All in all, it describes the potential increase in capability that could be obtained if a medicine would be administered subcutaneously instead of intravenously.
How long has your sales team been using the app for?
They have been using the app since November 2013.
Do you have any feedback from the field?
The feedback has been very encouraging. It’s a new method of communicating this sort of data by the organization but so far so good.
Have you used this sort of interactive app before or is this the first time that you’ve had iPad tools in the field?
We’ve used iPads in the field for some time now. But this is the first time we have used them specifically for market access purposes.
Do you see a potential use for BaseCase as a more traditional marketing tool or are you planning to use it just for market access purposes?
At the moment we are limiting the use just for market access purposes. But I’m convinced that it has a lot of potential for further use. We have just finished developing our second app and we feel that the demand from our colleagues in-house is increasing.
One feature of BaseCase we talk about is that you can modify apps in-house, you can log in and make changes on an ongoing basis. Is that something you are interested in?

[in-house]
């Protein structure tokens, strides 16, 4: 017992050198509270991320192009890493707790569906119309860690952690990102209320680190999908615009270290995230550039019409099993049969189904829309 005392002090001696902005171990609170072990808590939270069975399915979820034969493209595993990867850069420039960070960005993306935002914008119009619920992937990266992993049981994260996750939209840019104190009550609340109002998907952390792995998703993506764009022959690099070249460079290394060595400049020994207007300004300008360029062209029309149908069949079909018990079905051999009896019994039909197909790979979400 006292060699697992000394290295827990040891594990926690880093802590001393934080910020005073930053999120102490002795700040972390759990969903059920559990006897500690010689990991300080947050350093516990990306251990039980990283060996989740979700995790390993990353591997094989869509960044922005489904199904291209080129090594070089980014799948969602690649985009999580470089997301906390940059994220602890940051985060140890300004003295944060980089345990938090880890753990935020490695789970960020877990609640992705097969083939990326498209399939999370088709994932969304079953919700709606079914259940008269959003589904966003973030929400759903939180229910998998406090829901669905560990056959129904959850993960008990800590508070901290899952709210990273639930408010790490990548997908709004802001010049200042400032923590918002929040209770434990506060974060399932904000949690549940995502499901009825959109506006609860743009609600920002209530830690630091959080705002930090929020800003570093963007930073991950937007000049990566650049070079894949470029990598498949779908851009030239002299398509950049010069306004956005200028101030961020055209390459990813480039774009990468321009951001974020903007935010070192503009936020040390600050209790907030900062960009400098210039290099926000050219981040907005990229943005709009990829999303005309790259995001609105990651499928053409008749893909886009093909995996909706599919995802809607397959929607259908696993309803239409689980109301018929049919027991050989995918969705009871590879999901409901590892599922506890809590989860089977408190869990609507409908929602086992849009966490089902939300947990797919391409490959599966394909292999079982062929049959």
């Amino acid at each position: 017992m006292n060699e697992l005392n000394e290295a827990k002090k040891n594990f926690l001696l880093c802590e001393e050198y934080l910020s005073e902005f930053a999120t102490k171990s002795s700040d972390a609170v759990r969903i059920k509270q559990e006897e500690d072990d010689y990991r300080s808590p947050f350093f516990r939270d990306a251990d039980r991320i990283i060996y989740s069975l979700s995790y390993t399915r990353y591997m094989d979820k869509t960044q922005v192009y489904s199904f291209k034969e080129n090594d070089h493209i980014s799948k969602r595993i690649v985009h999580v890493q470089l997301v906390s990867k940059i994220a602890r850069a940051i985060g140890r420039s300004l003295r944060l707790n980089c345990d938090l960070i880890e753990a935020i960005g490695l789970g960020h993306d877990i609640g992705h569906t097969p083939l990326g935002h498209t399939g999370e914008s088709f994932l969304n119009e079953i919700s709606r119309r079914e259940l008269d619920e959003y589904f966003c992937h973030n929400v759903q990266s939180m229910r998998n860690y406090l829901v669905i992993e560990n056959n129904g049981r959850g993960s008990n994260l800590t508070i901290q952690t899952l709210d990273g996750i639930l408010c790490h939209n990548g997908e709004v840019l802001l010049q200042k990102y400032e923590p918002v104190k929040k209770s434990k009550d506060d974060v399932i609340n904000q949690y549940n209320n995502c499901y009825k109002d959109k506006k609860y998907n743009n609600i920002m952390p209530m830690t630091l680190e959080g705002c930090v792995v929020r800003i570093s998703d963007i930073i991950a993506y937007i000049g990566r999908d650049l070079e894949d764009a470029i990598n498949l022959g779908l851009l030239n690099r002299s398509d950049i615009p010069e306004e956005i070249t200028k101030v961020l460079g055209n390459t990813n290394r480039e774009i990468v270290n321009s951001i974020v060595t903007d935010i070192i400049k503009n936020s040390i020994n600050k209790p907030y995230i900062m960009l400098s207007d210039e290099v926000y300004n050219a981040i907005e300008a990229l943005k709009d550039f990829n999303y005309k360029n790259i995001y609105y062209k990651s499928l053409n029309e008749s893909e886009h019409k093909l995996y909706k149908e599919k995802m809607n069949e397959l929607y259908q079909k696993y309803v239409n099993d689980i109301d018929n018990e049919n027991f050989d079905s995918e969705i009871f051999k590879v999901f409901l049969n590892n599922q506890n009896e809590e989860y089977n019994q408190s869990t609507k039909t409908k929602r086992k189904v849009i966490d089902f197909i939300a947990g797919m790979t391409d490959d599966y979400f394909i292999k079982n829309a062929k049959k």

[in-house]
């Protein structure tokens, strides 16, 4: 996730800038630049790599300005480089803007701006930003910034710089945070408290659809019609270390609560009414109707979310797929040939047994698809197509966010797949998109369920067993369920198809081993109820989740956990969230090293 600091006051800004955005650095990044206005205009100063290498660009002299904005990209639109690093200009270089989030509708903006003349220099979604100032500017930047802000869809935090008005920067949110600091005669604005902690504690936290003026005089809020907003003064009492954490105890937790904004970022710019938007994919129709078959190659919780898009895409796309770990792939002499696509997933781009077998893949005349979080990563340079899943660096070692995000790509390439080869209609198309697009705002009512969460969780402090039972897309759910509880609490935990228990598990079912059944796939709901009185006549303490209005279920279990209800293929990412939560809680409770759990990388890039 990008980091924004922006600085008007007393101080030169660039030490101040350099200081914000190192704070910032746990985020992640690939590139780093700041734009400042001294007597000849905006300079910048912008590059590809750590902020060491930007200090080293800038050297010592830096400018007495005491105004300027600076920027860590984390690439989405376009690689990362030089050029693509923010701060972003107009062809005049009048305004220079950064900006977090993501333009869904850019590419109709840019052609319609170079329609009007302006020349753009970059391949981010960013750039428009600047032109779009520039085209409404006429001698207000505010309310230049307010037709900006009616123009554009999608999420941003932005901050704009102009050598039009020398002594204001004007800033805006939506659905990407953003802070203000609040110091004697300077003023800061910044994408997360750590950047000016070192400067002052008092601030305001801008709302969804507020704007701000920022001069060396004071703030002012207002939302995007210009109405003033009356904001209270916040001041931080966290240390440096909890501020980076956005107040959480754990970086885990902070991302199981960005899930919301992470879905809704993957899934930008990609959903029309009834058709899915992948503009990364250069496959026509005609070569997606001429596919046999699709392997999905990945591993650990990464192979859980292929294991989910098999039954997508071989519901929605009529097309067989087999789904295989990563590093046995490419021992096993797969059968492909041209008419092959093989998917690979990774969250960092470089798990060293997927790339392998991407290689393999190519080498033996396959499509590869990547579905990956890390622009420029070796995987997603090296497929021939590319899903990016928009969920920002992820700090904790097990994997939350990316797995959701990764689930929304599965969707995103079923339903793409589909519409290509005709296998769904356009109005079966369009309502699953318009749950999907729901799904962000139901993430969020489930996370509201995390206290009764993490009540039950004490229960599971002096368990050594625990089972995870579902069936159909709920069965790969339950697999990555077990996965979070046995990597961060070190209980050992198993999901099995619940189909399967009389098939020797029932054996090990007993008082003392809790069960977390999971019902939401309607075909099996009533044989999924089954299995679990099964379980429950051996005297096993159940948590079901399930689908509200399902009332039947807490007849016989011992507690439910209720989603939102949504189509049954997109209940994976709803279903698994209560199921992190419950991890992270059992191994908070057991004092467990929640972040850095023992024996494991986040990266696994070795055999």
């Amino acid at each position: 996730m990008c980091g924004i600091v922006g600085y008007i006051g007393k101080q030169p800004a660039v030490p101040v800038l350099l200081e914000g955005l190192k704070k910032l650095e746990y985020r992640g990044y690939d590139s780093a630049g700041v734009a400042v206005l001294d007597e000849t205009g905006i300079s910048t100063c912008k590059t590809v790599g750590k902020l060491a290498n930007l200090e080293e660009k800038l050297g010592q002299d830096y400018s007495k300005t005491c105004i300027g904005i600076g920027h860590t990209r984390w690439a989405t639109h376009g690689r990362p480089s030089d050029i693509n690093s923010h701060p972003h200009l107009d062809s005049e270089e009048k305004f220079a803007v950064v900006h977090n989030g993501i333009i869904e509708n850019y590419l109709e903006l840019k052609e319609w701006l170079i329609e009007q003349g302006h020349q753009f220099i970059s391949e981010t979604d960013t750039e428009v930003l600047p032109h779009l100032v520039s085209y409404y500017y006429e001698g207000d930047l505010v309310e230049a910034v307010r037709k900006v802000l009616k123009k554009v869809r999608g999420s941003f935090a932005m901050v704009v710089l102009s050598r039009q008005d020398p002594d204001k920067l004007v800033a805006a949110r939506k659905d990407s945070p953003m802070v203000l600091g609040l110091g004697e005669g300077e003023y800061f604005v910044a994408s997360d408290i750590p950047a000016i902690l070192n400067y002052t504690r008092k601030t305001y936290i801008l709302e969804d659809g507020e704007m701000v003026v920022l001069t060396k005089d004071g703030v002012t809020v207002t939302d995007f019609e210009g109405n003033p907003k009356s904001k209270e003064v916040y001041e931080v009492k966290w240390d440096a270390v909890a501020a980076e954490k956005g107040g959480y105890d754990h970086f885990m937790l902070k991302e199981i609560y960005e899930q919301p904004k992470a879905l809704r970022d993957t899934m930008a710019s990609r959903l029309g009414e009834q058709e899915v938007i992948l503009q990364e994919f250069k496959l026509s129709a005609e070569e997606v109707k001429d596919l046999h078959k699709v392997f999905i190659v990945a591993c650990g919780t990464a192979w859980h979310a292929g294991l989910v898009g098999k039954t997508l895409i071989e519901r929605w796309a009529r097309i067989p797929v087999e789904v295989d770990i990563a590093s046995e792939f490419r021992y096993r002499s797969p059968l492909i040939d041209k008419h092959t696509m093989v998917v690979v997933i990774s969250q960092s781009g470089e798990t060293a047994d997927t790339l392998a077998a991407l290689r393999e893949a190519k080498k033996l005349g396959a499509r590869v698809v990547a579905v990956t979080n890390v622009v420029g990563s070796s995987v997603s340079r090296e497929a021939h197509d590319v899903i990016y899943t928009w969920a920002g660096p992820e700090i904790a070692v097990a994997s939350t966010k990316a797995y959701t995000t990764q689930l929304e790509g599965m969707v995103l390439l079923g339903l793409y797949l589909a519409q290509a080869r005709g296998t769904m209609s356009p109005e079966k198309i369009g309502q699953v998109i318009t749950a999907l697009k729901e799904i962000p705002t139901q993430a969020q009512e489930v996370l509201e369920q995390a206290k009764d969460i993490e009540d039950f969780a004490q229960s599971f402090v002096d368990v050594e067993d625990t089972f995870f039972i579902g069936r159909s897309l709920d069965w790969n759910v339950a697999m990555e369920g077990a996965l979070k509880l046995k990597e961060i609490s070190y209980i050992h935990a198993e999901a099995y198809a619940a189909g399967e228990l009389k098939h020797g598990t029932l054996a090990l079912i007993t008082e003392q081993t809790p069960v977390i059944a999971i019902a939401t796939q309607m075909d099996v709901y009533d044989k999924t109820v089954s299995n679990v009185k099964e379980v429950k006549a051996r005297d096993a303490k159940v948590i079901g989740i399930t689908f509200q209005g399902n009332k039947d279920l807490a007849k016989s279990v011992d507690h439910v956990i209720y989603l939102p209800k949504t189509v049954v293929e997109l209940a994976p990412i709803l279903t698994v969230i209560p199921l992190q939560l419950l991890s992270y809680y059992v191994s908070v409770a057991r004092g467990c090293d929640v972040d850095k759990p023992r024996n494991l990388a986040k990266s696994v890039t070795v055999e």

Yes, definitely. It’s great to have that flexibility in place and to be able to develop these competencies in-house. The BaseCase platform itself is user-friendly and the drag-and-drop editor makes it quite fun and interactive to work with. The staff at BaseCase are also there when needed.
Are the sales teams comfortable using health economic evidence? Do you find that using the app makes it easier for them?
Health economic data is often perceived as complicated or even confusing. Luckily we have got a great sales team in place that is doing an outstanding job communicating this sort of data. We spent some time training them in how to use the app and went out with them on their first field visit. But so far, we have not had any serious issues.
Are they using the apps just on iPads, or different devices?
Currently we are only using iPads.
Have you heard anything from clients? Have they had any reaction to the app?
A colleague of mine stopped by my office to say that one of the healthcare professionals had said that it looked very neat. That was encouraging and shows the potential of the app.
The way that you are using the app, you give a presentation, but you don’t give the client access to the app is that right?
That is right, but instead we offer them a report afterwards with the results from the app that is customized based on their center specific input.
Do you feel that the app has met your objectives? Have you accomplished what you wanted to accomplish?
It has truly been a rewarding experience. When we started the project we did not know what to expect but as time passed we set a goal to develop a user-friendly app for engaging with healthcare professionals and payers. The end result has been progressive and opened up opportunities for further use